Improvisational theater involves the art of creating live theater without preset scenes, characters, props or a script. It’s a distant cousin to sketch comedy, which is written and can be seen on shows like Saturday Night Live and MADtv (although to complicate things, some sketch work starts out in improv). Improvisational theater (or improv for short) is an amazingly difficult craft, and when it’s done well, the result can be some of the funniest and most ‘alive’ theater you can see.
WeirDass, the husband and wife team of Bob Dassie and Stephnie Weir, are extremely well known within the improv world for their dynamic, detailed and hilarious performances. Together they’ve performed at some of the top improv venues in the world, including the venerable Improv Olympics in both Chicago and Los Angeles, and the UCB (Uprights Citizen Brigade) Theater in New York.
Stephnie Weir is an alumni of the legendary Second City and was a cast member on MADtv from 2000-2006, and Bob Dassie worked with the Improv Olympics, performed at the Edinburgh Festival Fringe with Baby Wants Candy (a fully improvised musical) along with 30 Rock’s Jack McBrayer and can be seen on HBO’s “Funny or Die Presents…” starring in “Carpet Bros.” along with Tim Meadows, David Spade and Will Farrell. Needless to say, both collectively and individually, these two have extremely impressive resumes.
The Curious Comedy Theater show is a very rare Northwest appearance for WeirDass, something that hasn’t happened since we’ve been following improv and something that probably won’t happen again any time soon. The duo have fairly young kids and so they generally perform together as WeirDass only in their home town of Los Angeles.
Since every show is completely different, it’s difficult to review one night over another. We attended the Friday show where the duo worked an evening of improvisational theater off the suggestion “Don’t step in dog poo”, the response from an audience member for a request for advice a parent would give their kids as they grow up. What followed was a series of thematically connected scenes that riffed mostly on the subject of relationships and dogs and everything in between.
The opening was a beautifully paced and executed faux documentary-style interview of two roommates discussing their attempts to find the right dog to fit their needs – mostly meeting men. “If a man loves a dog, than he’ll love women. We did the math and it works”, proclaims Stephnie’s character, “We can show you the work”, instantly replies Bob. Throughout this scene, and much of the show, the duo effortlessly complement each other. The humor of WeirDass is rarely forced and often feels entirely natural, almost accidental. At times it’s hard to imagine that what we’re watching isn’t scripted . Stephnie and Bob seem so comfortable in their characters and the humor that they are free to pay attention to the even the tiniest of details.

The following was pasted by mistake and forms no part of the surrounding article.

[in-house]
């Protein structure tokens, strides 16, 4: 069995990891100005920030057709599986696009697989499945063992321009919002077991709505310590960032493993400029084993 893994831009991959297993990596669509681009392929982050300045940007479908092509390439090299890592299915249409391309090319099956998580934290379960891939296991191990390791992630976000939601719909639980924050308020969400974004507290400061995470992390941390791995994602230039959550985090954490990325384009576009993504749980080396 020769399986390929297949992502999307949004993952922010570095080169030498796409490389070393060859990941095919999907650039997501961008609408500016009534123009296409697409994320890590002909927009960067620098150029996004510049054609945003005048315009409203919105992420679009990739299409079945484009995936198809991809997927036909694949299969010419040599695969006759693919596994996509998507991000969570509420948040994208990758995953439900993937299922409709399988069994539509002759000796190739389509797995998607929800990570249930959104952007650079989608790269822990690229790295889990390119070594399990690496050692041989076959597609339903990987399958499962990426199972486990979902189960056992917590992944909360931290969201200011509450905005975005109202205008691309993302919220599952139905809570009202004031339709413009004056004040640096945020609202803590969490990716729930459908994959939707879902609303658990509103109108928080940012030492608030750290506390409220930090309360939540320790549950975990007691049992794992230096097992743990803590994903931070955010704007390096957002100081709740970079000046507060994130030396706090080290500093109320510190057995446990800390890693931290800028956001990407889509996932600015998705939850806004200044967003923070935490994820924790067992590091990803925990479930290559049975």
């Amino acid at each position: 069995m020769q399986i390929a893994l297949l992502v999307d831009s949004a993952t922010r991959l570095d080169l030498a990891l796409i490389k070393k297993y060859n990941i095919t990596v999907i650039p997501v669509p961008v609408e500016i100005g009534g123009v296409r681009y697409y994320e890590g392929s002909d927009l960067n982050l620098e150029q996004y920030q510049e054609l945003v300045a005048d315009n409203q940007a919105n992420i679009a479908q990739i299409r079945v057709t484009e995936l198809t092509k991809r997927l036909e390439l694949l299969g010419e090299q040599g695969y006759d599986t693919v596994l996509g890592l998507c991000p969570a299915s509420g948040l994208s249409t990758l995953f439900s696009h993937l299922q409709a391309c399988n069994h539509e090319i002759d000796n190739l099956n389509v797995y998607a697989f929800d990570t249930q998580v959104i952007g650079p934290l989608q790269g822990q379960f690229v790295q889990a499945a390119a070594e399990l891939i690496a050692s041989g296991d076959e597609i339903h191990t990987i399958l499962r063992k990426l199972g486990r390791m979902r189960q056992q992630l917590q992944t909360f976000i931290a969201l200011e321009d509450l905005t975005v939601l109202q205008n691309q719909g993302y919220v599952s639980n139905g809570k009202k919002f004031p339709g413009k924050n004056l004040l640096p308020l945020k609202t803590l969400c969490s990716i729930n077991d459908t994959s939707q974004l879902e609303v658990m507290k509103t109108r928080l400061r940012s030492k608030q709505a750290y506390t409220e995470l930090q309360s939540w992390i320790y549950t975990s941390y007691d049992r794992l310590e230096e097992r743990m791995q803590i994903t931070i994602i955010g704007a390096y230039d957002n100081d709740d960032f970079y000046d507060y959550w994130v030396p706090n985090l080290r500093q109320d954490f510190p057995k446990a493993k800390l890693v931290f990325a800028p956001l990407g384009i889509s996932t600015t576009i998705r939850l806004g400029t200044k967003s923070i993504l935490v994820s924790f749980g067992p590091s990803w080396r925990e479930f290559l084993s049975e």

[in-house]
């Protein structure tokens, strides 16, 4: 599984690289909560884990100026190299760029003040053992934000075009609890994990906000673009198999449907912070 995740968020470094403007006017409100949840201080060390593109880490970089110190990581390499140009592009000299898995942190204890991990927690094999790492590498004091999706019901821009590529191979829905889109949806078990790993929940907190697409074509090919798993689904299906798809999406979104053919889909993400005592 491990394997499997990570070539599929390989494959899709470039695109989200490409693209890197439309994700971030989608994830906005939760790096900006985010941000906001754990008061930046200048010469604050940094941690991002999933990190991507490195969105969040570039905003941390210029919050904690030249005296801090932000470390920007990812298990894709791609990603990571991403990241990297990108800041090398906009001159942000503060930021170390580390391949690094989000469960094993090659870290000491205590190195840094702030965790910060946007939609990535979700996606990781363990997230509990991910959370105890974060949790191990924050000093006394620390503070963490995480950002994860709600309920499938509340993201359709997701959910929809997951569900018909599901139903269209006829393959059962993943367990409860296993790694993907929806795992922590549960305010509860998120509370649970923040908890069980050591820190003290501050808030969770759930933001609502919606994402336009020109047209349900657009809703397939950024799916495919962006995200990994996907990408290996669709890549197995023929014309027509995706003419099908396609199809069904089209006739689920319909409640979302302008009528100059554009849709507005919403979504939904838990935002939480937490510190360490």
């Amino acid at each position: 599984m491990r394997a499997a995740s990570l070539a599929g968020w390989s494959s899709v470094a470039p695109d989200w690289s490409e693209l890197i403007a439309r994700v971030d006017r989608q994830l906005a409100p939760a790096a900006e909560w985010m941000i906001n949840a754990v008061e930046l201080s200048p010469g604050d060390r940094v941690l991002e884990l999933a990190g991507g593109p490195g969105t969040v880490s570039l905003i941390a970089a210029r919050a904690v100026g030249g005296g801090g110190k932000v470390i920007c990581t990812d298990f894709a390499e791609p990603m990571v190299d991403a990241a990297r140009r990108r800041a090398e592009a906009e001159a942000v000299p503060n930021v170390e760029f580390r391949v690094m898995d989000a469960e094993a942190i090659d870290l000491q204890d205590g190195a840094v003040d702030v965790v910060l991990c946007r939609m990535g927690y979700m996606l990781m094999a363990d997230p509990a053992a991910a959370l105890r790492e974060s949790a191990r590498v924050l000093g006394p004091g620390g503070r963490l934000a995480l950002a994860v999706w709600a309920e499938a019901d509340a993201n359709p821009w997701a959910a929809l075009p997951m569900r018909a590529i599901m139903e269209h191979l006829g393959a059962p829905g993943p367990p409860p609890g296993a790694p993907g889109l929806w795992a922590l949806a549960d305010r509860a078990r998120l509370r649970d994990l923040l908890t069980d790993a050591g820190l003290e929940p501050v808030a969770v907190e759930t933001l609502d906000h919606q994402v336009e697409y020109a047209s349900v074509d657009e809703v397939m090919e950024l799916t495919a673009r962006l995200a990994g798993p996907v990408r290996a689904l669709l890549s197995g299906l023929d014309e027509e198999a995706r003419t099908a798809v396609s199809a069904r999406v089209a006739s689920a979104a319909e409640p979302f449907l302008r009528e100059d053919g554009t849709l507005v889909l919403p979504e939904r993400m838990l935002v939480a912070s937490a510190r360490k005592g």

One of the highlights of the show was a scene that takes place in a restaurant bathroom. Stephnie’s character is caught in a stall without toilet paper and desperately tries to convince Bob’s character to help her out. The humor in this scene comes from the finest of details as Bob’s character spools mounds of paper to give to Stephnie and then Stephnie attempts to re-spool it in her stall. There’s an almost savant-like way that these two seem to be completely aware of what the other is doing on stage and where the scene is headed. The result is an amazing mix of physical, situational and verbal humor.
The show winds in and out of different scenes and characters, each feeling like it contains a thread from what we’ve seen prior. While generally playing things more down to earth and ‘real’ with WeirDass, Stephnie Weir did get an opportunity to play a fairly over the top and outlandish character, reminiscent of some of the work she did on MADtv. It was fun to see her play on a number of different levels, including a brief but fun, way over the top character. Bob Dassie is the master of the perfect comment and throughout the set he often said or did the tiniest thing that was simply hilarious.
What makes the WeirDass show so amazing is that in addition to an evening of top humor, you also get an evening of actual theater. Although there’s no script, Stephnie and Bob manage to create, on the spot, compelling characters, story lines and themes that are entertaining to watch outside of their humorous value. It truly is improv at its very best.
Here’s a video clip of WeirDass from the 2007 Vancouver Improv Festival, which gives you a good idea of just how amazingly funny and inventive this improv duo is.